INPUTFORMATAfter startup, ginsh displays a prompt ("> ") signifying that it is ready to accept your input. Acceptable input are numeric or symbolic expressions consisting of numbers (e.g.42,2/3or0.17), symbols (e.g.xorresult), mathematical operators like+and*, and functions (e.g.sinornormal). Every input expression must be terminated with either a semicolon (;) or a colon (:). If terminated with a semicolon, ginsh will evaluate the expression and print the result to stdout. If terminated with a colon, ginsh will only evaluate the expression but not print the result. It is possible to enter multiple expressions on one line. Whitespace (spaces, tabs, newlines) can be applied freely between tokens. To quit ginsh, enterquitorexit, or type an EOF (Ctrl-D) at the prompt.COMMENTSAnything following a double slash (//) up to the end of the line, and all lines starting with a hash mark (#) are treated as a comment and ignored.NUMBERSginsh accepts numbers in the usual decimal notations. This includes arbitrary precision integers and rationals as well as floating point numbers in standard or scientific notation (e.g.1.2E6). The general rule is that if a number contains a decimal point (.), it is an (inexact) floating point number; otherwise it is an (exact) integer or rational. Integers can be specified in binary, octal, hexadecimal or arbitrary (2-36) base by prefixing them with#b,#o,#x, or#nR, respectively.SYMBOLSSymbols are made up of a string of alphanumeric characters and the underscore (_), with the first character being non-numeric. E.g.aandmu_1are acceptable symbol names, while2piis not. It is possible to use symbols with the same names as functions (e.g.sin); ginsh is able to distinguish between the two. Symbols can be assigned values by enteringsymbol=expression;To unassign the value of an assigned symbol, typeunassign(’symbol’);Assigned symbols are automatically evaluated (= replaced by their assigned value) when they are used. To refer to the unevaluated symbol, put single quotes (’) around the name, as demonstrated for the "unassign" command above. Symbols are considered to be in the complex domain by default, i.e. they are treated as if they stand in for complex numbers. This behavior can be changed by using the keywordsreal_symbolsandcomplex_symbolsand affects all newly created symbols. The following symbols are pre-defined constants that cannot be assigned a value by the user:PiArchimedes’ ConstantCatalanCatalan’s ConstantEulerEuler-Mascheroni ConstantIsqrt(-1)FAILan object of the GiNaC "fail" class There is also the specialDigitssymbol that controls the numeric precision of calculations with inexact numbers. Assigning an integer value to digits will change the precision to the given number of decimal places.WILDCARDSThe has(), find(), match() and subs() functions accept wildcards as placeholders for expressions. These have the syntax$numberfor example $0, $1 etc.LASTPRINTEDEXPRESSIONSginsh provides the three special symbols %, %% and %%% that refer to the last, second last, and third last printed expression, respectively. These are handy if you want to use the results of previous computations in a new expression.OPERATORSginsh provides the following operators, listed in falling order of precedence:!postfix factorial^powering+unary plus-unary minus*multiplication/division+addition-subtraction<less than>greater than<=less or equal>=greater or equal==equal!=not equal=symbol assignment All binary operators are left-associative, with the exception of^and=which are right-associative. The result of the assignment operator (=) is its right-hand side, so it’s possible to assign multiple symbols in one expression (e.g.a=b=c=2;).LISTSLists are used by thesubsandlsolvefunctions. A list consists of an opening curly brace ({), a (possibly empty) comma-separated sequence of expressions, and a closing curly brace (}).MATRICESA matrix consists of an opening square bracket ([), a non-empty comma- separated sequence of matrix rows, and a closing square bracket (]). Each matrix row consists of an opening square bracket ([), a non-empty comma-separated sequence of expressions, and a closing square bracket (]). If the rows of a matrix are not of the same length, the width of the matrix becomes that of the longest row and shorter rows are filled up at the end with elements of value zero.FUNCTIONSA function call in ginsh has the formname(arguments)whereargumentsis a comma-separated sequence of expressions. ginsh provides a couple of built-in functions and also "imports" all symbolic functions defined by GiNaC and additional libraries. There is no way to define your own functions other than linking ginsh against a library that defines symbolic GiNaC functions. ginsh provides Tab-completion on function names: if you type the first part of a function name, hitting Tab will complete the name if possible. If the part you typed is not unique, hitting Tab again will display a list of matching functions. Hitting Tab twice at the prompt will display the list of all available functions. A list of the built-in functions follows. They nearly all work as the respective GiNaC methods of the same name, so I will not describe them in detail here. Please refer to the GiNaC documentation.charpoly(matrix,symbol)- characteristic polynomial of a matrixcoeff(expression,object,number)- extracts coefficient of object^number from a polynomialcollect(expression,object-or-list)- collects coefficients of like powers (result in recursive form)collect_distributed(expression,list)- collects coefficients of like powers (result in distributed form)collect_common_factors(expression)- collects common factors from the terms of sumsconjugate(expression)- complex conjugationcontent(expression,symbol)- content part of a polynomialdecomp_rational(expression,symbol)- decompose rational function into polynomial and proper rational functiondegree(expression,object)- degree of a polynomialdenom(expression)- denominator of a rational functiondeterminant(matrix)- determinant of a matrixdiag(expression...)- constructs diagonal matrixdiff(expression,symbol[,number])- partial differentiationdivide(expression,expression)- exact polynomial divisioneval(expression[,level])- evaluates an expression, replacing symbols by their assigned valueevalf(expression[,level])- evaluates an expression to a floating point numberevalm(expression)- evaluates sums, products and integer powers of matricesexpand(expression)- expands an expressionfactor(expression)- factorizes an expression (univariate)find(expression,pattern)- returns a list of all occurrences of a pattern in an expressionfsolve(expression,symbol,number,number)- numerically find root of a real-valued function within an intervalgcd(expression,expression)- greatest common divisorhas(expression,pattern)- returns "1" if the first expression contains the pattern as a subexpression, "0" otherwiseinteger_content(expression)- integer content of a polynomialinverse(matrix)- inverse of a matrixis(relation)- returns "1" if the relation is true, "0" otherwise (false or undecided)lcm(expression,expression)- least common multiplelcoeff(expression,object)- leading coefficient of a polynomialldegree(expression,object)- low degree of a polynomiallsolve(equation-list,symbol-list)- solve system of linear equationsmap(expression,pattern)- apply function to each operand; the function to be applied is specified as a pattern with the "$0" wildcard standing for the operandsmatch(expression,pattern)- check whether expression matches a pattern; returns a list of wildcard substitutions or "FAIL" if there is no matchnops(expression)- number of operands in expressionnormal(expression[,level])- rational function normalizationnumer(expression)- numerator of a rational functionnumer_denom(expression)- numerator and denumerator of a rational function as a listop(expression,number)- extract operand from expressionpower(expr1,expr2)- exponentiation (equivalent to writing expr1^expr2)prem(expression,expression,symbol)- pseudo-remainder of polynomialsprimpart(expression,symbol)- primitive part of a polynomialquo(expression,expression,symbol)- quotient of polynomialsrank(matrix)- rank of a matrixrem(expression,expression,symbol)- remainder of polynomialsresultant(expression,expression,symbol)- resultant of two polynomials with respect to symbol sseries(expression,relation-or-symbol,order)- series expansionsprem(expression,expression,symbol)- sparse pseudo-remainder of polynomialssqrfree(expression[,symbol-list])- square-free factorization of a polynomialsqrt(expression)- square rootsubs(expression,relation-or-list)subs(expression,look-for-list,replace-by-list)- substitute subexpressions (you may use wildcards)tcoeff(expression,object)- trailing coefficient of a polynomialtime(expression)- returns the time in seconds needed to evaluate the given expressiontrace(matrix)- trace of a matrixtranspose(matrix)- transpose of a matrixunassign(symbol)- unassign an assigned symbol (mind the quotes, please!)unit(expression,symbol)- unit part of a polynomialSPECIALCOMMANDSTo exit ginsh, enterquitorexitginsh can display a (short) help for a given topic (mostly about functions and operators) by entering?topicTyping??will display a list of available help topics. The commandprint(expression);will print a dump of GiNaC’s internal representation for the givenexpression. This is useful for debugging and for learning about GiNaC internals. The commandprint_latex(expression);prints a LaTeX representation of the givenexpression. The commandprint_csrc(expression);prints the givenexpressionin a way that can be used in a C or C++ program. The commandiprint(expression);prints the givenexpression(which must evaluate to an integer) in decimal, octal, and hexadecimal representations. Finally, the shell escape![command[arguments]] passes the givencommandand optionallyargumentsto the shell for execution. With this method, you can execute shell commands from within ginsh without having to quit.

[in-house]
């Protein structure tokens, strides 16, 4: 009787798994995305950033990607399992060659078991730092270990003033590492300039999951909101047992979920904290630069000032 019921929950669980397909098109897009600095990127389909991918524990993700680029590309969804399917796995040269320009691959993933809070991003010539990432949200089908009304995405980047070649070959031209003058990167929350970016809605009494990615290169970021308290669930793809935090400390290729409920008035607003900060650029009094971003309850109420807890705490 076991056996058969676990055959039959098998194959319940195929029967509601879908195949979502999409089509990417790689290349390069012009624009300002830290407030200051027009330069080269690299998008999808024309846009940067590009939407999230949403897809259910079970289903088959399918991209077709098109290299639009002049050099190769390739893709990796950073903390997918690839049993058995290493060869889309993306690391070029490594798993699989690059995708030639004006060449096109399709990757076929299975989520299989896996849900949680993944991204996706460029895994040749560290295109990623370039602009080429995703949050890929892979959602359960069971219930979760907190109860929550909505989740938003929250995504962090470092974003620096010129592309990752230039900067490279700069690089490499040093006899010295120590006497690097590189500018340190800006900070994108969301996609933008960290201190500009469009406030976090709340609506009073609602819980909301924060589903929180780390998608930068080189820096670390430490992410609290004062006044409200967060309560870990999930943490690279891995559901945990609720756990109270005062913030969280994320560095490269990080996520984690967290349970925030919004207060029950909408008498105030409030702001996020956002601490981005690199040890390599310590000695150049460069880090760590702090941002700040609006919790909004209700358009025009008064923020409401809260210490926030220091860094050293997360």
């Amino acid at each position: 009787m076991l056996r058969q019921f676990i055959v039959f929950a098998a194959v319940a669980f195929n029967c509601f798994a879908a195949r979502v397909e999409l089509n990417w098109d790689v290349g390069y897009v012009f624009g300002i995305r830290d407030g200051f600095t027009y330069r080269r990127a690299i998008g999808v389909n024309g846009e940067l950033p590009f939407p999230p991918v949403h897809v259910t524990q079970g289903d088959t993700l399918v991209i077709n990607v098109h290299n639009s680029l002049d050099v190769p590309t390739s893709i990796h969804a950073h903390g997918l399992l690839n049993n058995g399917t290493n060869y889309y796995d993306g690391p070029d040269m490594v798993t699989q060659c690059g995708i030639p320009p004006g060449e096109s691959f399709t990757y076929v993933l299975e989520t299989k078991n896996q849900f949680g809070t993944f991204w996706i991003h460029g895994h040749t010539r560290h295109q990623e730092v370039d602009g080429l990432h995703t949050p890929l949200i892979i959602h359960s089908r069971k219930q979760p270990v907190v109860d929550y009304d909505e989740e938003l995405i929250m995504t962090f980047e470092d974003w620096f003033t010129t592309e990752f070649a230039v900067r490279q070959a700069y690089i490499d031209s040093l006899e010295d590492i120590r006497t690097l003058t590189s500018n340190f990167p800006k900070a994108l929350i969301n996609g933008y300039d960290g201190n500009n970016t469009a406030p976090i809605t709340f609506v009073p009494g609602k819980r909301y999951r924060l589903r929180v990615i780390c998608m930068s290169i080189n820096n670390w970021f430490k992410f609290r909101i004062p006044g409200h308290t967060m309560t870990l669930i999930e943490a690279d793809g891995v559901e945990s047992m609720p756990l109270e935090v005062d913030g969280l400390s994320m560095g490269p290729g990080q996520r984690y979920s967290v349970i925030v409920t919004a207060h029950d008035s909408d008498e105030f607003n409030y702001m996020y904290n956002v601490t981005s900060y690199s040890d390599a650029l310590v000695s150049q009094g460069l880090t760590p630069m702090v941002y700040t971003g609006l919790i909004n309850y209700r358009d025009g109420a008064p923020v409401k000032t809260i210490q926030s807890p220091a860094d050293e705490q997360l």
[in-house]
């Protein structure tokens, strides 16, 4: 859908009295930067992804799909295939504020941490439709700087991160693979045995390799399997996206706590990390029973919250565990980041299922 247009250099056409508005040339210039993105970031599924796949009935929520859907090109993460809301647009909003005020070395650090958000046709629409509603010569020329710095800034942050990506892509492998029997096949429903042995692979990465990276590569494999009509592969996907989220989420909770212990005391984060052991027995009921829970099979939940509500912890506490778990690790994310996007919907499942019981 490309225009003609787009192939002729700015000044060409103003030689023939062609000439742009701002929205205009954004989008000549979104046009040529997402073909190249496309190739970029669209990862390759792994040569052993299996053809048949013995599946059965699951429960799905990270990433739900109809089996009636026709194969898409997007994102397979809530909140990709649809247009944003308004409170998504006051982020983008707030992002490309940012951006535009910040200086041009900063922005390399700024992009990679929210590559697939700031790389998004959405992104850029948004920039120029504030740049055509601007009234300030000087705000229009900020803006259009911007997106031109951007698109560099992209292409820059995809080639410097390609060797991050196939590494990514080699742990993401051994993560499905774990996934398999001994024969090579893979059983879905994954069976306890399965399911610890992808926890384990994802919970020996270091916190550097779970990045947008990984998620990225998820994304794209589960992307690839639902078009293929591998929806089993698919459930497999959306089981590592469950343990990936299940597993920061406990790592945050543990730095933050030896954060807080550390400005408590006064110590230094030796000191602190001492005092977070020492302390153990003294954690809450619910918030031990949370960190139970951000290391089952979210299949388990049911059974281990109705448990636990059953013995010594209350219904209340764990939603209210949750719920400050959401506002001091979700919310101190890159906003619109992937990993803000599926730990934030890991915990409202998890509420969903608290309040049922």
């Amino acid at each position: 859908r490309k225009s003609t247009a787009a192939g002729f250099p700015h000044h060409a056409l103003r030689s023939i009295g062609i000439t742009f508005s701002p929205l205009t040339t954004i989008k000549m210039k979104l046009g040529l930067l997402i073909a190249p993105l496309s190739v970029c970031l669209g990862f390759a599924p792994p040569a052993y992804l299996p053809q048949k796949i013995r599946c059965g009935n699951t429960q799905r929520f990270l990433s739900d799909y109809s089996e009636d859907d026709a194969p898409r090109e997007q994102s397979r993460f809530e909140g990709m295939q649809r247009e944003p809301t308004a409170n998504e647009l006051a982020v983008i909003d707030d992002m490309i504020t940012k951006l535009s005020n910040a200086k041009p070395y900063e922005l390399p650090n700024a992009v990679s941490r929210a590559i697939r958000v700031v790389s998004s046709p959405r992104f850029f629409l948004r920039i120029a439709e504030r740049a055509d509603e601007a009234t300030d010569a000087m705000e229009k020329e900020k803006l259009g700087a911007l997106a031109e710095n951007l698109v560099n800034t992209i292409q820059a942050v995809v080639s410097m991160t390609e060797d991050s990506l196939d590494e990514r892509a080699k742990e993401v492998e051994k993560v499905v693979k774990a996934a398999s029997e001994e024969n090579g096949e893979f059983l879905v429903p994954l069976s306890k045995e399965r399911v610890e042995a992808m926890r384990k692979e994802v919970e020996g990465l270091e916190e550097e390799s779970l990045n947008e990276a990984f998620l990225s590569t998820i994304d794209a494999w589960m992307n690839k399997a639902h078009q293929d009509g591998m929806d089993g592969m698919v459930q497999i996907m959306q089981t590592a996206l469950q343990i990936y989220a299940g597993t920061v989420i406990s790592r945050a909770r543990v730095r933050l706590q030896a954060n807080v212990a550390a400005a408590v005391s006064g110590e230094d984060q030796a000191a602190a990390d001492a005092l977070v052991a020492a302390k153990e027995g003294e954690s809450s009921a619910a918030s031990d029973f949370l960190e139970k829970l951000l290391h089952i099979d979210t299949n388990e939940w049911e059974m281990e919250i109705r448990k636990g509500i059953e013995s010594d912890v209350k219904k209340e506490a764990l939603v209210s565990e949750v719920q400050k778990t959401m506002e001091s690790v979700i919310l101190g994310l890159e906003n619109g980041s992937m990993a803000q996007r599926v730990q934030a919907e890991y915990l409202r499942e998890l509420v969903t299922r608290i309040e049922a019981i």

> a = x^2-x-2; -2-x+x^2 > b = (x+1)^2; (x+1)^2 > s = a/b; (x+1)^(-2)*(-2-x+x^2) > diff(s, x); (2*x-1)*(x+1)^(-2)-2*(x+1)^(-3)*(-x+x^2-2) > normal(s); (x-2)*(x+1)^(-1) > x = 3^50; 717897987691852588770249 > s; 717897987691852588770247/717897987691852588770250 > Digits = 40; 40 > evalf(s); 0.999999999999999999999995821133292704384960990679 > unassign(’x’); x > s; (x+1)^(-2)*(-x+x^2-2) > series(sin(x),x==0,6); 1*x+(-1/6)*x^3+1/120*x^5+Order(x^6) > lsolve({3*x+5*y == 7}, {x, y}); {x==-5/3*y+7/3,y==y} > lsolve({3*x+5*y == 7, -2*x+10*y == -5}, {x, y}); {x==19/8,y==-1/40} > M = [ [a, b], [c, d] ]; [[-x+x^2-2,(x+1)^2],[c,d]] > determinant(M); -2*d-2*x*c-x^2*c-x*d+x^2*d-c > collect(%, x); (-d-2*c)*x+(d-c)*x^2-2*d-c > solve quantum field theory; parse error at quantum > quit

parse error atfooYou entered something which ginsh was unable to parse. Please check the syntax of your input and try again. argumentnumtofunctionmust be atypeThe argument numbernumto the givenfunctionmust be of a certain type (e.g. a symbol, or a list). The first argument has number 0, the second argument number 1, etc.

The GiNaC Group: Christian Bauer <Christian.Bauer@uni-mainz.de> Alexander Frink <Alexander.Frink@uni-mainz.de> Richard Kreckel <Richard.Kreckel@uni-mainz.de> Jens Vollinga <vollinga@thep.physik.uni-mainz.de>

GiNaC Tutorial - An open framework for symbolic computation within the C++ programming language CLN - A Class Library for Numbers, Bruno Haible

Copyright © 1999-2010 Johannes Gutenberg Universität Mainz, Germany This program is free software; you can redistribute it and/or modify it under the terms of the GNU General Public License as published by the Free Software Foundation; either version 2 of the License, or (at your option) any later version. This program is distributed in the hope that it will be useful, but WITHOUT ANY WARRANTY; without even the implied warranty of MERCHANTABILITY or FITNESS FOR A PARTICULAR PURPOSE. See the GNU General Public License for more details. You should have received a copy of the GNU General Public License along with this program; if not, write to the Free Software Foundation, Inc., 675 Mass Ave, Cambridge, MA 02139, USA.